Sierra Nevada Airstreams

What to do when the furnace screeches?

Here's what we found when the B-Van furnace motor bearings decided that they had had enough.

The first job was to remove the four bolts holding down the couch. You can see the holes in the board on the left side of this picture. The heater duct to the bathroom runs beside the generator box, through a bulkhead, beside the wheel well and on to the rear. The transfer switch for the generator is on the forward side of the bulkhead near the center of the picture. The converter is at the left bottom of this picture. The seat belt is draped over the generator box.

Dropping nuts and washers was a problem so we replaced them with nuts that dug into the wood. Then we had to push them out and reset them when we re-installed the couch in order to get them in the right places.

Here's what the generator transfer switch looks like. There is a relay for each side of the power line.

We found that the 2x2 mounting boards for the couch had separated from its mounting. The walls of this box are something like 15/32” ply with the woodgrained finish. The 2x2's had been stapled to it. Now they are screwed in place. That firmed up the couch quite a bit.

The main reason to remove the couch for this episode was not the furnace. The previous owners had put a safe in the cabinet under the couch and that was being removed. As always, a few other things were discovered along the way. The big one was that the heater duct to the bathroom had been disconnected. That's not good for furnace air flow.

The bolts through the floor that held the safe were sealed with some goop to make sure exhaust gases could not enter through them.

As you can see in the top picture, there are wires running all over the place. some to the transfer switch, some to the converter, some to switches elsewhere in the rig, and who knows what went where. You'd think documentation would be something worth doing. The guys that made the transfer switch provide the example of how it should be done. Why couldn't Airstream follow their example?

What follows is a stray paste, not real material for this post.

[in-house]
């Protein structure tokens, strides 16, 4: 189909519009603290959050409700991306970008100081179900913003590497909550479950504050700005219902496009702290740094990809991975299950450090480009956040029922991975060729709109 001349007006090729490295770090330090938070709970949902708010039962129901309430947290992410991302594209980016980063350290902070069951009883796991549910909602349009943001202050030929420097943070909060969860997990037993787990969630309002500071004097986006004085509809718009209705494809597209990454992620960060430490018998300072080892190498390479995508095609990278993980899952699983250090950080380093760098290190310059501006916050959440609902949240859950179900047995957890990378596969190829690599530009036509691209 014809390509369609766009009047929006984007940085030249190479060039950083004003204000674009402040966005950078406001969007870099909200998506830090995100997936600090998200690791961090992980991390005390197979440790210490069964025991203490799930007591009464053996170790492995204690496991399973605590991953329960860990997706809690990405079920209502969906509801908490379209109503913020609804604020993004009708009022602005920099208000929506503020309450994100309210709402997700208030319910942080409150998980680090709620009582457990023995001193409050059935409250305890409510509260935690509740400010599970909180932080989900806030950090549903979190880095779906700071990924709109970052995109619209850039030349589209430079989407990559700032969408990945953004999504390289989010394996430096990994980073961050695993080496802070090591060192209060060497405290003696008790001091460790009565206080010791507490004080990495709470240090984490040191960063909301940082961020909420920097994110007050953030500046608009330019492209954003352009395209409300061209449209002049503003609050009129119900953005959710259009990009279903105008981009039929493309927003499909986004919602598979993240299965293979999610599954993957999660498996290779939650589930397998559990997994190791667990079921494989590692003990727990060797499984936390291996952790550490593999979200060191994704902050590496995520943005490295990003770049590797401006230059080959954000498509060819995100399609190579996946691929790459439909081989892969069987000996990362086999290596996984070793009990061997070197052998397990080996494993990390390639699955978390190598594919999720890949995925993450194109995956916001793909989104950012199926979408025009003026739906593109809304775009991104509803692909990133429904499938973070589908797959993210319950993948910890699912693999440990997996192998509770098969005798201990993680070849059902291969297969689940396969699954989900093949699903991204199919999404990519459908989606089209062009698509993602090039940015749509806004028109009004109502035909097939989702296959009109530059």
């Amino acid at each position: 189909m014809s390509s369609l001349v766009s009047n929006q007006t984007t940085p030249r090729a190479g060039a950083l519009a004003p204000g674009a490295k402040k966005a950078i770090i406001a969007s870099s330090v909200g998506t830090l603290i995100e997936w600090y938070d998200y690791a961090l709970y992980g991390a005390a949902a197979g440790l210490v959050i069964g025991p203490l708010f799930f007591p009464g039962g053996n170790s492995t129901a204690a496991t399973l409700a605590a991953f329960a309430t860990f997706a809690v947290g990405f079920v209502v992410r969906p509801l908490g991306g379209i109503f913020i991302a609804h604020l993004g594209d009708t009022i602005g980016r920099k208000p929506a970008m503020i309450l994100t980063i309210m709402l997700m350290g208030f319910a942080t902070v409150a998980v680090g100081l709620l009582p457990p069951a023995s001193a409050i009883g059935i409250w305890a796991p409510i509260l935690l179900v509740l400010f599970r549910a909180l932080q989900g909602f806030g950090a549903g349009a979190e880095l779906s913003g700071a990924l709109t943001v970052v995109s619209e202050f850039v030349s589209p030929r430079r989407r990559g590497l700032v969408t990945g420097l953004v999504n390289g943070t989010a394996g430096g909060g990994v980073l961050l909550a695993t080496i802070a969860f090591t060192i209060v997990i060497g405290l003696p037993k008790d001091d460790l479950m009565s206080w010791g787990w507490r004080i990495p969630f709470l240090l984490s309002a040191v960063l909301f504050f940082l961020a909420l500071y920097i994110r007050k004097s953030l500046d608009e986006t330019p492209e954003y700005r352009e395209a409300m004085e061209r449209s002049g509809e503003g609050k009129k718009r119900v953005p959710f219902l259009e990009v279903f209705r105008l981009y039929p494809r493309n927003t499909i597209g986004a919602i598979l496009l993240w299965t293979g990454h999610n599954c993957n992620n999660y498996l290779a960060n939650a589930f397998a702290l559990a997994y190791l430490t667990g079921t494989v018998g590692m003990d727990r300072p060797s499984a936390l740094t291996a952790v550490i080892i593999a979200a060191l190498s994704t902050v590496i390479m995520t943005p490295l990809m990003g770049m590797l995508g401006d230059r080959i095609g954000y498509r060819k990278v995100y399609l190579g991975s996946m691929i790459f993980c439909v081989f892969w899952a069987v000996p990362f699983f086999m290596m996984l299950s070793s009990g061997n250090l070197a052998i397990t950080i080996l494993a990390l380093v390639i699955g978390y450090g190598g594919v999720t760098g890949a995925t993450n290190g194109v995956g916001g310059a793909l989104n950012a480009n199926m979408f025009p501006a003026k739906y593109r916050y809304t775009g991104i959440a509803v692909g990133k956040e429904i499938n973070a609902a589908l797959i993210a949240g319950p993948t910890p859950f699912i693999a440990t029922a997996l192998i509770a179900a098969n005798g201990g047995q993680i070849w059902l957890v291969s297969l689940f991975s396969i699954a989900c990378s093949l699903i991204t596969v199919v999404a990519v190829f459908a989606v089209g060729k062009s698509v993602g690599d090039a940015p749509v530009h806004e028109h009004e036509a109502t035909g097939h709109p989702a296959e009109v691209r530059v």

The furnace can be pulled out by removing the screws holding it to its facing from the front. The exhaust and fresh burner air ports are simple slide togethers. You can see the ducting that is mounted to the side of the van for them between the bucket and furnace.

The bucket was to keep track of all the parts. You can see the main blower at the top of the pile in the bucket. The blower had been in that hole in the furnace you can see at the top center of this picture.

You can also see the duct port near the front of the furnace had been blocked off. This is where the duct to the bathroom was supposed to be attached. It had been disconnected and blocked to allow other stuff under the couch

The controller board is mounted to its cover which was opened to remove the burner motor wires. You can see the holes for the screws that hold the furnace to the facing on the flange.

The blower motor had two wires running to the front to be unplugged. After several sheet metal screws holding shrouds in place were removed, it could be pulled from the furnace with its two blowers, one for heater air and the other for burner air. Each blower had its own sized allen setscrew to hold it to the motor shaft. Hydroflame - Atwood rv furnace parts provided a new motor for $90 plus $10 S&H or so.

Since we didn't tackle the motor until right before a rally, we put some ATF in the bearings of the old motor to lubricate them. That lasted two of the three rally nights.

When Dave re-installed the blowers on the motor, he made sure they were straight. The burner air fan is an impeller type and easily bent. After bolting in the motor, clearances were checked to make the blowers didn't scrape on anything.

You can see the propane fitting near the middle of the furnace going out to the left. Make sure you have the propane turned off before disconnecting the line! After reconnection, turn on the propane and use soapy water to check for leaks.

Here is some of the wiring above the converter, include some relays behind the transfer switch. You'd think someone would provide some documentation or wiring diagram.

The furnace had two extra ground wires. One was a short stub. The other went all over the place before it ran into the converter. Now why was that?

At least now we can get a warm and quiet night's sleep – at least until the battery doesn't go dead and the propane lasts.

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